Floor Toys

How utterly we despise the silly little bricks of the toyshops! They are too small to make a decent home for even the poorest lead soldiers, even if there were hundreds of them, and there are never enough, never nearly enough; even if you take one at a time and lay it down and say, "This is a house," even then there are not enough. We see rich people, rich people out of motor cars, rich people beyond the dreams of avarice, going into toyshops and buying these skimpy, sickly, ridiculous pseudo-boxes of bricklets, because they do not know what to ask for, and the toyshops are just the merciless mercenary enemies of youth and happiness—so far, that is, as bricks are concerned. Their unfortunate under-parented offspring mess about with these gifts, and don't make very much of them, and put them away; and you see their consequences in after life in the weakly-conceived villas and silly suburbs that people have built all round big cities. Such poor under-nourished nurseries must needs fall back upon the Encyclopedia Britannica, and even that is becoming flexible on India paper! But our box of bricks almost satisfies. With our box of bricks we can scheme and build, all three of us, for the best part of the hour, and still have more bricks in the box.

So much now for the bricks. I will tell later how we use cartridge paper and cardboard and other things to help in our and of the decorative make of plasticine. Of course, it goes without saying that we despise those foolish, expensive, made-up wooden and pasteboard castles that are sold in shops—playing with them is like playing with somebody else's dead game in a state of rigor mortis. Let me now say a little about toy soldiers and the world to which they belong. Toy soldiers used to be flat, small creatures in my own boyhood, in comparison with the magnificent beings one can buy to-day. There has been an enormous improvement in our national physique in this respect. Now they stand nearly two inches high and look you broadly in the face, and they have the movable arms and alert intelligence of scientifically exercised men. You get five of them mounted or nine afoot in a box for a small price. We three like those of British manufacture best; other makes are of incompatible sizes, and we have a rule that saves much trouble, that all red coats belong to G. P. W., and all other colored coats to F. R. W., all gifts, bequests, and accidents notwithstanding. Also we have sailors; but, since there are no red-coated sailors, blue counts as red.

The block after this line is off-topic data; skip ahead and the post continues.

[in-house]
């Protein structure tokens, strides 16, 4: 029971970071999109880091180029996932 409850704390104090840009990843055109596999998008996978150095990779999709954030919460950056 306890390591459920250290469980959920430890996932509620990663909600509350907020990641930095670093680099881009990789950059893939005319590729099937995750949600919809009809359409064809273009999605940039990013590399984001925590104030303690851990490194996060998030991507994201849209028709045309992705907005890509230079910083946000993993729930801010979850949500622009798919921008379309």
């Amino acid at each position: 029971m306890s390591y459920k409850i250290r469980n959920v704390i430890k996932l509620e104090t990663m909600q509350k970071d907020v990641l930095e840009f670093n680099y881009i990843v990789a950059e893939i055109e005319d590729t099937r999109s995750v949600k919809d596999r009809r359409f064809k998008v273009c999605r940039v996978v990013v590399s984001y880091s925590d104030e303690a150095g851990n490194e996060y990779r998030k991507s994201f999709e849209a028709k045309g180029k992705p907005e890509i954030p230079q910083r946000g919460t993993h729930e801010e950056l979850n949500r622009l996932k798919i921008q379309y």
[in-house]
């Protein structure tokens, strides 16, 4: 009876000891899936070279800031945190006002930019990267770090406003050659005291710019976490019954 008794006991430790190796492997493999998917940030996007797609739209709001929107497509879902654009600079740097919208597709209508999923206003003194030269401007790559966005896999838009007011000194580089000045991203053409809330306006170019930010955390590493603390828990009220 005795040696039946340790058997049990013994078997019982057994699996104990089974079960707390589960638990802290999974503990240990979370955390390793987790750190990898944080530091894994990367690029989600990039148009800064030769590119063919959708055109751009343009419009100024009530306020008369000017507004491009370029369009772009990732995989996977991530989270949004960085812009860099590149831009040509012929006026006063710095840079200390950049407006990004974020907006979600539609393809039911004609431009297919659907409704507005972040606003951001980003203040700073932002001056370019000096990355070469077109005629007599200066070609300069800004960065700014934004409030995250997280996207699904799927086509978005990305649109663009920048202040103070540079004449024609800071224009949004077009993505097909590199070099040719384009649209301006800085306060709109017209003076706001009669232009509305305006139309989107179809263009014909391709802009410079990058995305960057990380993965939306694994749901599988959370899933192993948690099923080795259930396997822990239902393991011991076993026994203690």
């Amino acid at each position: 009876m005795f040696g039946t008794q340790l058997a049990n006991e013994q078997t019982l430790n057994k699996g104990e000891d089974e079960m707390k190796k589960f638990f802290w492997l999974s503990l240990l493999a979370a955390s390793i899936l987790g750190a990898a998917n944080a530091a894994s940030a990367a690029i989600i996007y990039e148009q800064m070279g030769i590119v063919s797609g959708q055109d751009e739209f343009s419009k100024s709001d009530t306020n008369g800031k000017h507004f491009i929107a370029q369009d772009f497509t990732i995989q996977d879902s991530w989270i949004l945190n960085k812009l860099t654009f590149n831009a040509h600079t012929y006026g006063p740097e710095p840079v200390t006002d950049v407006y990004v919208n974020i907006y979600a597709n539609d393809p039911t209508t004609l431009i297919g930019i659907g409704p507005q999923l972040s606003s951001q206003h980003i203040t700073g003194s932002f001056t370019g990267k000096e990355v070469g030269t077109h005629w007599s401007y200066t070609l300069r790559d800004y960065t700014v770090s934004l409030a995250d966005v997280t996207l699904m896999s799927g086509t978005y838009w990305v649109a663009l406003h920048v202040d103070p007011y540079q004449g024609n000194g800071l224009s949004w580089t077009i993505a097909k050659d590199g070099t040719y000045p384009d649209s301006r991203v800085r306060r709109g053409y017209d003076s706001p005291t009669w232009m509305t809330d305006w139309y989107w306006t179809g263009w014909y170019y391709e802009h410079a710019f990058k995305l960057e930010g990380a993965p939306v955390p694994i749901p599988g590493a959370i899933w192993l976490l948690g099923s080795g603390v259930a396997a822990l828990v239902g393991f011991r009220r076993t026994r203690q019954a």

Then we have "beefeaters," (Footnote; The warders in the Tower of London are called "beefeaters"; the origin of the term is obscure.) Indians, Zulus, for whom there are special rules. We find we can buy lead dogs, cats, lions, tigers, horses, camels, cattle, and elephants of a reasonably corresponding size, and we have also several boxes of railway porters, and some soldiers we bought in Hesse-Darmstadt that we pass off on an unsuspecting home world as policemen. But we want civilians very badly. We found a box of German from an exaggerated curse of militarism, and even the grocer wears epaulettes. This might please Lord Roberts and Mr. Leo Maxse, but it certainly does not please us. I wish, indeed, that we could buy boxes of tradesmen: a blue butcher, a white baker with a loaf of standard bread, a merchant or so; boxes of servants, boxes of street traffic, smart sets, and so forth. We could do with a judge and lawyers, or a box of vestrymen. It is true that we can buy Salvation Army lasses and football players, but we are cold to both of these. We have, of course, boy scouts. With such boxes of civilians we could have much more fun than with the running, marching, swashbuckling soldiery that pervades us. They drive us to reviews; and it is only emperors, kings, and very silly small boys who can take an undying interest in uniforms and reviews.